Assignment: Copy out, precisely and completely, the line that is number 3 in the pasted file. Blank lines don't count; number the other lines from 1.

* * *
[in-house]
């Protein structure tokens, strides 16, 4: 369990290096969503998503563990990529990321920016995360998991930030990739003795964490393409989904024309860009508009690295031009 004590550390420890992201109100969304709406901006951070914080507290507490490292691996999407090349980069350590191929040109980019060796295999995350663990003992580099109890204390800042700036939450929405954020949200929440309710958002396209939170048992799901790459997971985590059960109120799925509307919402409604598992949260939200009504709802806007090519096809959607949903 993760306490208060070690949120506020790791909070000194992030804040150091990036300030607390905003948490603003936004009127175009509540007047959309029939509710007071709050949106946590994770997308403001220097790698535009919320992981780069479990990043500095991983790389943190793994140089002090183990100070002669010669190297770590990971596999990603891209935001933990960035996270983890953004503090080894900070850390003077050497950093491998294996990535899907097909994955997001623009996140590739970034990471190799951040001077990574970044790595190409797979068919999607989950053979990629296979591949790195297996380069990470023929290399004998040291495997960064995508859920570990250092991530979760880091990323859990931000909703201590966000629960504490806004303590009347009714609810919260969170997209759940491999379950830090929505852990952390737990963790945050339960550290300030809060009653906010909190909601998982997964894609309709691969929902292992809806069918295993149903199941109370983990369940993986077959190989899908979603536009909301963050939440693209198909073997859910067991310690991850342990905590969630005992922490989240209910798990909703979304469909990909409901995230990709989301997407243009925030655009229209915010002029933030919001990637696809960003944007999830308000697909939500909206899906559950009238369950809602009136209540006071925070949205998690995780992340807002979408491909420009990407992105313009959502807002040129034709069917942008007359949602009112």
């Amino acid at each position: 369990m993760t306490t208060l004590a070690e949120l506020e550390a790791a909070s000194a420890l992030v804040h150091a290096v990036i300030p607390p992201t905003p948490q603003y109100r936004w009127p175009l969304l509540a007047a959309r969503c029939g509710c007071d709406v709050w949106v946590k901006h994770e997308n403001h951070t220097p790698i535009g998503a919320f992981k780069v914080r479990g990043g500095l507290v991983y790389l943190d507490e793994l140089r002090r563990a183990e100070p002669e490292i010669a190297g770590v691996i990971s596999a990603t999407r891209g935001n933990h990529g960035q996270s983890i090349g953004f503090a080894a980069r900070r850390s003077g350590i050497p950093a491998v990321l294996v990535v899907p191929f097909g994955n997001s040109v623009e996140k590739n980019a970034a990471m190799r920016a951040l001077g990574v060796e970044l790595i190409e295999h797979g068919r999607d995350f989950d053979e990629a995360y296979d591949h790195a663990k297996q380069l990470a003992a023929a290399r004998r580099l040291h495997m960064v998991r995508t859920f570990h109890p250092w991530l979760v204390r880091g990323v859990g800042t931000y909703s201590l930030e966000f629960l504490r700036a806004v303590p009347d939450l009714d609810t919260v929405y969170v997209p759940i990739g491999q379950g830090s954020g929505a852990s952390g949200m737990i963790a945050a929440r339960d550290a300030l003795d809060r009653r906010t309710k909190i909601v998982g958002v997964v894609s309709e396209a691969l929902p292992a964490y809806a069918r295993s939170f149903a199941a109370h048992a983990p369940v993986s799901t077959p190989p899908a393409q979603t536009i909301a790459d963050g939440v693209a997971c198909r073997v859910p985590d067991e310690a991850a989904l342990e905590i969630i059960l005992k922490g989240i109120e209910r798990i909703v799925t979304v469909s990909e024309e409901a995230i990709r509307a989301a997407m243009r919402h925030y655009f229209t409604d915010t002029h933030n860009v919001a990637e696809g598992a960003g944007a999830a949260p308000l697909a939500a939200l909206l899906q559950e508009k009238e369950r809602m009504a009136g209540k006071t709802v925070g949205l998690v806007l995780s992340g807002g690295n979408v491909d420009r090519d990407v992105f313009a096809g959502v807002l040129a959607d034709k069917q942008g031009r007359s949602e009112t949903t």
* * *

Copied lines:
């Amino acid at each position: 369990m993760t306490t208060l004590a070690e949120l506020e550390a790791a909070s000194a420890l992030v804040h150091a290096v990036i300030p607390p992201t905003p948490q603003y109100r936004w009127p175009l969304l509540a007047a959309r969503c029939g509710c007071d709406v709050w949106v946590k901006h994770e997308n403001h951070t220097p790698i535009g998503a919320f992981k780069v914080r479990g990043g500095l507290v991983y790389l943190d507490e793994l140089r002090r563990a183990e100070p002669e490292i010669a190297g770590v691996i990971s596999a990603t999407r891209g935001n933990h990529g960035q996270s983890i090349g953004f503090a080894a980069r900070r850390s003077g350590i050497p950093a491998v990321l294996v990535v899907p191929f097909g994955n997001s040109v623009e996140k590739n980019a970034a990471m190799r920016a951040l001077g990574v060796e970044l790595i190409e295999h797979g068919r999607d995350f989950d053979e990629a995360y296979d591949h790195a663990k297996q380069l990470a003992a023929a290399r004998r580099l040291h495997m960064v998991r995508t859920f570990h109890p250092w991530l979760v204390r880091g990323v859990g800042t931000y909703s201590l930030e966000f629960l504490r700036a806004v303590p009347d939450l009714d609810t919260v929405y969170v997209p759940i990739g491999q379950g830090s954020g929505a852990s952390g949200m737990i963790a945050a929440r339960d550290a300030l003795d809060r009653r906010t309710k909190i909601v998982g958002v997964v894609s309709e396209a691969l929902p292992a964490y809806a069918r295993s939170f149903a199941a109370h048992a983990p369940v993986s799901t077959p190989p899908a393409q979603t536009i909301a790459d963050g939440v693209a997971c198909r073997v859910p985590d067991e310690a991850a989904l342990e905590i969630i059960l005992k922490g989240i109120e209910r798990i909703v799925t979304v469909s990909e024309e409901a995230i990709r509307a989301a997407m243009r919402h925030y655009f229209t409604d915010t002029h933030n860009v919001a990637e696809g598992a960003g944007a999830a949260p308000l697909a939500a939200l909206l899906q559950e508009k009238e369950r809602m009504a009136g209540k006071t709802v925070g949205l998690v806007l995780s992340g807002g690295n979408v491909d420009r090519d990407v992105f313009a096809g959502v807002l040129a959607d034709k069917q942008g031009r007359s949602e009112t949903t």